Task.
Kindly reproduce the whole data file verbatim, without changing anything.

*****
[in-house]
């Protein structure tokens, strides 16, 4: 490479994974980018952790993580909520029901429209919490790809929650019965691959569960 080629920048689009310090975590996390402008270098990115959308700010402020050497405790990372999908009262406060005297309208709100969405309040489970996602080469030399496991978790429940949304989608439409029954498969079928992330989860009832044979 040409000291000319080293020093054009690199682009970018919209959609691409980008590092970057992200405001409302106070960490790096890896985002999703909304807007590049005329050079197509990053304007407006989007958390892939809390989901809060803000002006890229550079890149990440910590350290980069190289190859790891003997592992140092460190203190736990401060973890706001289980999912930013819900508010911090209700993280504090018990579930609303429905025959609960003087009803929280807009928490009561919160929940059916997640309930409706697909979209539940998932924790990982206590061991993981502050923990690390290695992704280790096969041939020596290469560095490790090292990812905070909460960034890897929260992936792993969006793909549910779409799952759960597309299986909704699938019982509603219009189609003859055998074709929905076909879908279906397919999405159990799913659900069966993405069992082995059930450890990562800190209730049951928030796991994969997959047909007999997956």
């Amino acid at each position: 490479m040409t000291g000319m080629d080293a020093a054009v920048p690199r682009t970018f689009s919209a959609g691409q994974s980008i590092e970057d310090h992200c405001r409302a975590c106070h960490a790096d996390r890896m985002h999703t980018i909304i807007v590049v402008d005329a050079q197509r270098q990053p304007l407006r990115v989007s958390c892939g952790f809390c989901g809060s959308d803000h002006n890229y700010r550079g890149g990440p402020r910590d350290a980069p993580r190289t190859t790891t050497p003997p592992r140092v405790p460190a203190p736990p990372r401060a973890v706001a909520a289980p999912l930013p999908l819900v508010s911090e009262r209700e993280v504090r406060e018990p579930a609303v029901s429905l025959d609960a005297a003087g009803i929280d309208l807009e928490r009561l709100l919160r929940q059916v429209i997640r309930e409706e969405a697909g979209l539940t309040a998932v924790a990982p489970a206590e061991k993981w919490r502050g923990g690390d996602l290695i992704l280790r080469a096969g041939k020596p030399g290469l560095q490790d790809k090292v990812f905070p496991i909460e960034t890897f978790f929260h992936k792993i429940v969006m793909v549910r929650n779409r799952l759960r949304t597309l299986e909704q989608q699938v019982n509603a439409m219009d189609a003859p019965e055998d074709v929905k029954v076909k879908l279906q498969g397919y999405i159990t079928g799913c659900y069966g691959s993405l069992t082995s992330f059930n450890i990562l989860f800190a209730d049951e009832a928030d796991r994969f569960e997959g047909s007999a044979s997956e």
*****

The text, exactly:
[in-house]
């Protein structure tokens, strides 16, 4: 490479994974980018952790993580909520029901429209919490790809929650019965691959569960 080629920048689009310090975590996390402008270098990115959308700010402020050497405790990372999908009262406060005297309208709100969405309040489970996602080469030399496991978790429940949304989608439409029954498969079928992330989860009832044979 040409000291000319080293020093054009690199682009970018919209959609691409980008590092970057992200405001409302106070960490790096890896985002999703909304807007590049005329050079197509990053304007407006989007958390892939809390989901809060803000002006890229550079890149990440910590350290980069190289190859790891003997592992140092460190203190736990401060973890706001289980999912930013819900508010911090209700993280504090018990579930609303429905025959609960003087009803929280807009928490009561919160929940059916997640309930409706697909979209539940998932924790990982206590061991993981502050923990690390290695992704280790096969041939020596290469560095490790090292990812905070909460960034890897929260992936792993969006793909549910779409799952759960597309299986909704699938019982509603219009189609003859055998074709929905076909879908279906397919999405159990799913659900069966993405069992082995059930450890990562800190209730049951928030796991994969997959047909007999997956």
């Amino acid at each position: 490479m040409t000291g000319m080629d080293a020093a054009v920048p690199r682009t970018f689009s919209a959609g691409q994974s980008i590092e970057d310090h992200c405001r409302a975590c106070h960490a790096d996390r890896m985002h999703t980018i909304i807007v590049v402008d005329a050079q197509r270098q990053p304007l407006r990115v989007s958390c892939g952790f809390c989901g809060s959308d803000h002006n890229y700010r550079g890149g990440p402020r910590d350290a980069p993580r190289t190859t790891t050497p003997p592992r140092v405790p460190a203190p736990p990372r401060a973890v706001a909520a289980p999912l930013p999908l819900v508010s911090e009262r209700e993280v504090r406060e018990p579930a609303v029901s429905l025959d609960a005297a003087g009803i929280d309208l807009e928490r009561l709100l919160r929940q059916v429209i997640r309930e409706e969405a697909g979209l539940t309040a998932v924790a990982p489970a206590e061991k993981w919490r502050g923990g690390d996602l290695i992704l280790r080469a096969g041939k020596p030399g290469l560095q490790d790809k090292v990812f905070p496991i909460e960034t890897f978790f929260h992936k792993i429940v969006m793909v549910r929650n779409r799952l759960r949304t597309l299986e909704q989608q699938v019982n509603a439409m219009d189609a003859p019965e055998d074709v929905k029954v076909k879908l279906q498969g397919y999405i159990t079928g799913c659900y069966g691959s993405l069992t082995s992330f059930n450890i990562l989860f800190a209730d049951e009832a928030d796991r994969f569960e997959g047909s007999a044979s997956e």